Castles and Historical Locations
UNESCO World Heritage Sites - Castles and Town Walls of King Edward I
The castles of Beaumaris and Harlech and the fortified complexes of Caernarfon and Conwy are located in the former principality of Gwynedd, in north Wales. These extremely well-preserved monuments are examples of the colonization and defence works carried out throughout the reign of Edward I (1272–1307) and the military architecture of the time.
Cadw is the Welsh Government’s historic environment service working for an accessible and well-protected historic environment for Wales. Cadw is a Welsh word meaning ‘to keep’ or ‘to protect’.
This year Cadw are encouraging Welsh residents and visitors to explore Wales, by Trails. The 131 historic locations offer everything from iconic castles that tower above the Wales Coast Path to heritage sites surrounded by ancient woodlands.
Whatever you want to explore, the campaign offers a huge range of opportunities for you to get involved and become heritage ‘trail takers’ at Wales’ breath-taking historic sites.
To make exploring that little bit easier, Cadw have presented some of their heritage itineraries as interactive, digital StoryMaps including The Castles and Town Walls of Edward I. Each heritage itinerary features a collection of Cadw monuments and provides a brief background and location of each one helping you plan your historic adventures and visit as many Cadw sites as possible!
A brute of a fortress. Caernarfon Castle’s pumped-up appearance is unashamedly muscle-bound and intimidating. Picking a fight with this massive structure would have been a daunting prospect. By throwing his weight around in stone, King Edward I created what is surely one of the most impressive of Wales’s castles. Worthy of World Heritage status no less.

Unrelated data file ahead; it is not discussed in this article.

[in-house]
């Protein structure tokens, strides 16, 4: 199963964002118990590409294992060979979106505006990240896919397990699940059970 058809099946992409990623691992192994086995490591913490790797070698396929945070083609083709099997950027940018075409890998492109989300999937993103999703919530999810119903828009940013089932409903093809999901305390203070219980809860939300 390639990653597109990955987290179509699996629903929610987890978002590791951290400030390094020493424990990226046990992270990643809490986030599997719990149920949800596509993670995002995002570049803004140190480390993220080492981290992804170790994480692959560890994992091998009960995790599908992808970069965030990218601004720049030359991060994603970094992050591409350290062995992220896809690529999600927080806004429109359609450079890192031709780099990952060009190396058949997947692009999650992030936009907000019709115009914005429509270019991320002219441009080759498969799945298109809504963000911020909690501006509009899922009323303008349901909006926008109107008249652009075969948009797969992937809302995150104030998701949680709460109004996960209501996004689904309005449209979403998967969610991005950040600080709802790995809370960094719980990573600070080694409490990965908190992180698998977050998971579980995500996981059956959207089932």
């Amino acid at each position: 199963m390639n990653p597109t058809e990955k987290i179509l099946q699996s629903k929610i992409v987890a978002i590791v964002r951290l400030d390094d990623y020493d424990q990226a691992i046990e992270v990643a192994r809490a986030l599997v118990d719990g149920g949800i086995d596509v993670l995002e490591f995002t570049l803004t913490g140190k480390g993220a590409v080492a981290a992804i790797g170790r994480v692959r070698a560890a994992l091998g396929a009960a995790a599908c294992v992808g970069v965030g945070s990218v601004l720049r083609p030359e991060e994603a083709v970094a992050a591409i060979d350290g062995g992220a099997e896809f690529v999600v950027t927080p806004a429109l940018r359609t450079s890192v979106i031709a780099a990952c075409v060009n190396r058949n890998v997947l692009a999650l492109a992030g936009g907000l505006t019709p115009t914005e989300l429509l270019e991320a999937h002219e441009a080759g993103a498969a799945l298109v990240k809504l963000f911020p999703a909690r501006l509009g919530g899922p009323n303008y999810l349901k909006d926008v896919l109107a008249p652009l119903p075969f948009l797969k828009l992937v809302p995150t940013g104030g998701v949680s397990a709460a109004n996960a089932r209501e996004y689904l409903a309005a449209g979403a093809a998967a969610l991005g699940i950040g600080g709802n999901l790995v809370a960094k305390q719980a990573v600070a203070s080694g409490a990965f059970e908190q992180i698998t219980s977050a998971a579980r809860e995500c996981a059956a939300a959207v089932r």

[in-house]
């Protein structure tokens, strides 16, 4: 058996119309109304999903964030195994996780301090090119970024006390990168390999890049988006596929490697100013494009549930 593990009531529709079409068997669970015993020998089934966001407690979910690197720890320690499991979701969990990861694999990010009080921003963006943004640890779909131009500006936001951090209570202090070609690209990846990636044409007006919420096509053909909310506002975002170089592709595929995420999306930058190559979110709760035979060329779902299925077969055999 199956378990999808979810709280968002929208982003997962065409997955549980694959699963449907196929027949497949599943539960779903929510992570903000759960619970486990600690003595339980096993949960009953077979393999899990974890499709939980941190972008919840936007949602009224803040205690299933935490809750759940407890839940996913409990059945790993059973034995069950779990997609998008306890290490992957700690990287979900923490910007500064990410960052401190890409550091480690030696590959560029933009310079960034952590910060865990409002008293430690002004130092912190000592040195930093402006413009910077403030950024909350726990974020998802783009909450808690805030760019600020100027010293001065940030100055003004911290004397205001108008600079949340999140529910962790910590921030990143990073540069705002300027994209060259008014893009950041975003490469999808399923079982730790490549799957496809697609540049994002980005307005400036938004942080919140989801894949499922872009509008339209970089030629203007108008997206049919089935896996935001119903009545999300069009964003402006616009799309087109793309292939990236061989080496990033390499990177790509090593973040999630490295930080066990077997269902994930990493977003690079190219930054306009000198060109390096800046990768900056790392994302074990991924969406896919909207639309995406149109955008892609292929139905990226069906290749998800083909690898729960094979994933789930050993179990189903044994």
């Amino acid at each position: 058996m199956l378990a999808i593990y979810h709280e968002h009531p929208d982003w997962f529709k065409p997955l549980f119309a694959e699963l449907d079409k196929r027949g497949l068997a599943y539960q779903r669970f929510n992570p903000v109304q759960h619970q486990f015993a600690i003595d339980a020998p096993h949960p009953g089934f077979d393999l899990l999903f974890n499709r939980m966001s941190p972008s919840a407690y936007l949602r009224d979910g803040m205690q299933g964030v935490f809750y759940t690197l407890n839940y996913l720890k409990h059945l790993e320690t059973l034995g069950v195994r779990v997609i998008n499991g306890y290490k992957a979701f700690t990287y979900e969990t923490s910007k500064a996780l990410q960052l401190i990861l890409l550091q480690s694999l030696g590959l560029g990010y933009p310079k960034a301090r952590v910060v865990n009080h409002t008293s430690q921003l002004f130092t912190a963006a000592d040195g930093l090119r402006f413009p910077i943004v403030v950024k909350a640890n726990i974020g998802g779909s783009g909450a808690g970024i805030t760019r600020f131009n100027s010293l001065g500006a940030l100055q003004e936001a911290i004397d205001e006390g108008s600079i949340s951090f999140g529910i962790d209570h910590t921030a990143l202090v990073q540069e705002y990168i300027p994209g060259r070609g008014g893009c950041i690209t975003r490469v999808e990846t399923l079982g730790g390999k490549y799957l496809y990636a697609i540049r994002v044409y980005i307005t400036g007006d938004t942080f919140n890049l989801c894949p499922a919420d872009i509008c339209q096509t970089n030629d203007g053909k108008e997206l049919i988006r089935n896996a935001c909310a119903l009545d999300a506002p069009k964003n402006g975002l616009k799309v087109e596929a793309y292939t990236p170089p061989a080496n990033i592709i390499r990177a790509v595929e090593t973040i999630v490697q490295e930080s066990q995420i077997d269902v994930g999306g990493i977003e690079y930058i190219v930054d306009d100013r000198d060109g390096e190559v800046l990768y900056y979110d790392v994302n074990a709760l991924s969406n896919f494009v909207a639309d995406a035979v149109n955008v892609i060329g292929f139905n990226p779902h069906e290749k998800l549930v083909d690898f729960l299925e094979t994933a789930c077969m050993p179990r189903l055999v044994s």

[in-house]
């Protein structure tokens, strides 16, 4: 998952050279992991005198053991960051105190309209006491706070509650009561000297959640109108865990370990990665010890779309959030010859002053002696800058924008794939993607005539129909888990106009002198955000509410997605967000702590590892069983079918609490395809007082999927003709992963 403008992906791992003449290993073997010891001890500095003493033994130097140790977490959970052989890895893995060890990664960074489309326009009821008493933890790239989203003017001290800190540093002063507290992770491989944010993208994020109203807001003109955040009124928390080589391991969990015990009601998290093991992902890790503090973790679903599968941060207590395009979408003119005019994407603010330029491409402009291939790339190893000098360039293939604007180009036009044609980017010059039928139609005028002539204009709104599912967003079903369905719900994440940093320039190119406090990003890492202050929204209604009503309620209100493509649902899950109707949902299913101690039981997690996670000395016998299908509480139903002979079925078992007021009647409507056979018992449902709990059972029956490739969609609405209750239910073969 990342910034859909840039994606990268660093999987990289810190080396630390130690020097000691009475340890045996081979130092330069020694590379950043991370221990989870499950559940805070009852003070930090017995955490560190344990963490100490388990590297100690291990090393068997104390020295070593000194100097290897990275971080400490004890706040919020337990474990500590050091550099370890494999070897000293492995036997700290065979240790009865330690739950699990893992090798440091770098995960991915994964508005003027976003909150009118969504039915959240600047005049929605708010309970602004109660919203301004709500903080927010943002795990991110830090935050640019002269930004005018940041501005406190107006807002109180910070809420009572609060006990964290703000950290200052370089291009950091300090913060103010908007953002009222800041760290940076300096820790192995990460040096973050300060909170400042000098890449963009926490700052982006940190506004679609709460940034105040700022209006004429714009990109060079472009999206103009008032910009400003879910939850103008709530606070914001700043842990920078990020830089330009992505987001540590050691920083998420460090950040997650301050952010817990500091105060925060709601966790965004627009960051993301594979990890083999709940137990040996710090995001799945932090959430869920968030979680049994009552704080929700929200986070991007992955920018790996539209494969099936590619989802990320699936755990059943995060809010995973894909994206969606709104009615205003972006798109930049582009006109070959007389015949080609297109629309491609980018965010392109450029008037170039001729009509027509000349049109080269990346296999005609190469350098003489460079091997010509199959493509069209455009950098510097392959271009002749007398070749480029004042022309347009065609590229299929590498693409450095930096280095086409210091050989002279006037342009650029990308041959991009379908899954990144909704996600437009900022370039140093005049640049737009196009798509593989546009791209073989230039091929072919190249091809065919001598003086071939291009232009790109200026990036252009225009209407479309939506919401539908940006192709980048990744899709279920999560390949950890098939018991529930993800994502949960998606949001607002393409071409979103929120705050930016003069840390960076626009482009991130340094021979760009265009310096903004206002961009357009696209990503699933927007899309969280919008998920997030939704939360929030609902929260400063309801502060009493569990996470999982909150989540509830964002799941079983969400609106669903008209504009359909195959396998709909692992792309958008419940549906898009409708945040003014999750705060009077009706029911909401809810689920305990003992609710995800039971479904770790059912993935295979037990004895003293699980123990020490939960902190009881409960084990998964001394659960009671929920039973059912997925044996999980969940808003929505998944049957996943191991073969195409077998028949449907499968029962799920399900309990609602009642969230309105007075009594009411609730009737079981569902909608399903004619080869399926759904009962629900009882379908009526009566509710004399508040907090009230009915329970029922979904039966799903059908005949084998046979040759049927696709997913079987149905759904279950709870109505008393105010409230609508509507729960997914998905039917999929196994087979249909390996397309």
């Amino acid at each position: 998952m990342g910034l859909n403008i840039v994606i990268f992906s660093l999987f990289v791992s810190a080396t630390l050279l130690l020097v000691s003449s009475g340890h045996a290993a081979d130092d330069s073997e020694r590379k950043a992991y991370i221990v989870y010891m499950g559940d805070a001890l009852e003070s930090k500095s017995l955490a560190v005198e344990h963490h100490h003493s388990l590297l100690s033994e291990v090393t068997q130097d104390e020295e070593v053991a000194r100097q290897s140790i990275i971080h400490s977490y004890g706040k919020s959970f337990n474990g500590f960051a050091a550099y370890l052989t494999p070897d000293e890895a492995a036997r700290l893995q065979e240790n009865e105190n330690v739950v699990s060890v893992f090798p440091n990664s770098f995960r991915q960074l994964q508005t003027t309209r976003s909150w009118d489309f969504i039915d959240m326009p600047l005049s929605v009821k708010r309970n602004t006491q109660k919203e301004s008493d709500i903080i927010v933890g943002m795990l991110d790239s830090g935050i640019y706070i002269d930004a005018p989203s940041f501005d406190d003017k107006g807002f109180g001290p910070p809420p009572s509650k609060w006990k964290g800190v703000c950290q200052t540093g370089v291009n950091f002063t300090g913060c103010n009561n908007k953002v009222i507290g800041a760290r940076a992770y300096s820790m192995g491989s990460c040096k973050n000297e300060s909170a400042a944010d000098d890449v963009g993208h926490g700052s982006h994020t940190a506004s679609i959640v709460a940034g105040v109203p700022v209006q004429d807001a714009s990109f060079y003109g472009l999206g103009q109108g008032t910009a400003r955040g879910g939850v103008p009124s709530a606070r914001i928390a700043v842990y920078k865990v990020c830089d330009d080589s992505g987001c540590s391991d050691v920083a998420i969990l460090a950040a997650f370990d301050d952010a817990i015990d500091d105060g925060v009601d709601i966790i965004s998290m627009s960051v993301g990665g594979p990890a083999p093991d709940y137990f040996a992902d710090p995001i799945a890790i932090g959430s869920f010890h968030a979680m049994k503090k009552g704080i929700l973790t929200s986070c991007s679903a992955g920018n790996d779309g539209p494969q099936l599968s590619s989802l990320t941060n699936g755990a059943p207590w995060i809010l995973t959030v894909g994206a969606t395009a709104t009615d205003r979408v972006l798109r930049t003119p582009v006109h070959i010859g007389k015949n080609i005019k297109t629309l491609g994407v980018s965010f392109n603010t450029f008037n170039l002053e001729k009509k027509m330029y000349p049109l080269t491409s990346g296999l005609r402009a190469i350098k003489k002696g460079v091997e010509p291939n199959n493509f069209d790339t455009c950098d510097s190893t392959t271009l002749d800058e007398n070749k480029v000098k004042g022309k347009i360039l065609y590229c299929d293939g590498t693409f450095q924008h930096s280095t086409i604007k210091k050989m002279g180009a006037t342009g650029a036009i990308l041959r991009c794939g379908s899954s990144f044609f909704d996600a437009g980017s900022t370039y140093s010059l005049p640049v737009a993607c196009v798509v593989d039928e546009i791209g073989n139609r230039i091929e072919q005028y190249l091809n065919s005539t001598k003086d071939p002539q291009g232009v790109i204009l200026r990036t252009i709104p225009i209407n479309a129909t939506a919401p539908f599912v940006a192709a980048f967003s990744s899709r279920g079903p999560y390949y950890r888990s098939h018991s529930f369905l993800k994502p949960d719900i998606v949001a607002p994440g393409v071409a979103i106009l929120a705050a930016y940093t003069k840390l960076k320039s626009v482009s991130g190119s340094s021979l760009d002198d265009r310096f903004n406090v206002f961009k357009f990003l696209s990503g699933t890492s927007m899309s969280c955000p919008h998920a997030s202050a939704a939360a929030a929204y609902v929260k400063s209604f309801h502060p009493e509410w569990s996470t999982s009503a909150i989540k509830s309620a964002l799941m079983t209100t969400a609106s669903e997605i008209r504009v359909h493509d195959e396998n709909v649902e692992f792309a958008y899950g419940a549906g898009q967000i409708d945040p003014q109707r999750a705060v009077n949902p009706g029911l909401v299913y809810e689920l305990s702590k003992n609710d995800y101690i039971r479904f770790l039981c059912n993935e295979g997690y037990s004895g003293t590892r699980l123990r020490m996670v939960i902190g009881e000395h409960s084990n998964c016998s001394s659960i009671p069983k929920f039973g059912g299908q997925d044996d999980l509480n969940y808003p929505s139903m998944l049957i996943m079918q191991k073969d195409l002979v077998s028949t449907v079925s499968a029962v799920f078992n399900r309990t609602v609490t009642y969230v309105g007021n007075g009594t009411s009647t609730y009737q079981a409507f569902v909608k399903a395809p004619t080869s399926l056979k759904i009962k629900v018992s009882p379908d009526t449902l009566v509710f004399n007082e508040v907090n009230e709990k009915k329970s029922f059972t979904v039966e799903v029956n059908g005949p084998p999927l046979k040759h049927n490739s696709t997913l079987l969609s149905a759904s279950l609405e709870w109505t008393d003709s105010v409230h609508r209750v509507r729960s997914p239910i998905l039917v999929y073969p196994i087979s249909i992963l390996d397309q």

Most castles are happy with round towers, not Caernarfon! Polygonal towers were the order of the day, with the Eagle Tower being the most impressive of these. You will also note the colour-coded stones carefully arranged in bands.
The site of this great castle wasn’t chosen by accident. It had previously been the location of a Norman motte and bailey castle and before that a Roman fort stood nearby. The lure of water and easy access to the sea made the banks of the River Seiont an ideal spot for Edward’s monster in masonry.
Edward wasn’t one to miss an opportunity to tighten his grip even further on the native population. The birth of his son, the first English Prince of Wales, in the castle in 1284, was a perfect device to stamp his supremacy. In 1969, the investiture of the current Prince of Wales, HRH Prince Charles took place here.
Caernarfon is one of eight sites chosen by Cadw as a hub for community projects in support of the Cultural Olympiad celebrations in Wales.
‘Men of Harlech’. The nation’s unofficial anthem, loved by rugby fans and regimental bands alike, is said to describe the longest siege in British history (1461-1468) which took place here during the War of the Roses. Edward’s tried and tested ‘walls within walls’ model was put together in super-fast time between 1283 and 1295 by an army of nearly a thousand skilled craftsmen and labourers.
Edward liked to use only the best masons from Savoy and England’s finest carpenters and blacksmiths. At the time this was one of the cheapest of Edward’s castles. A snip at a mere £8,190.
The structure, overseen by Master of the King’s Works, James of St George, boasts two rings of walls and towers, with an immensely strong east gatehouse. It was impregnable from almost every angle. Its secret weapon was a 200-foot (61m) long stairway which still leads from the castle to the cliff base.
Access via the stairway to the sea and crucial supplies kept the castle’s besieged inhabitants fed and watered. When it was first built, a channel would have connected the castle and the sea. You could have sailed a boat up to the moat. Seven hundred years later, the sea has receded and you could say the castle appears almost stranded, waiting for the tide to turn once more.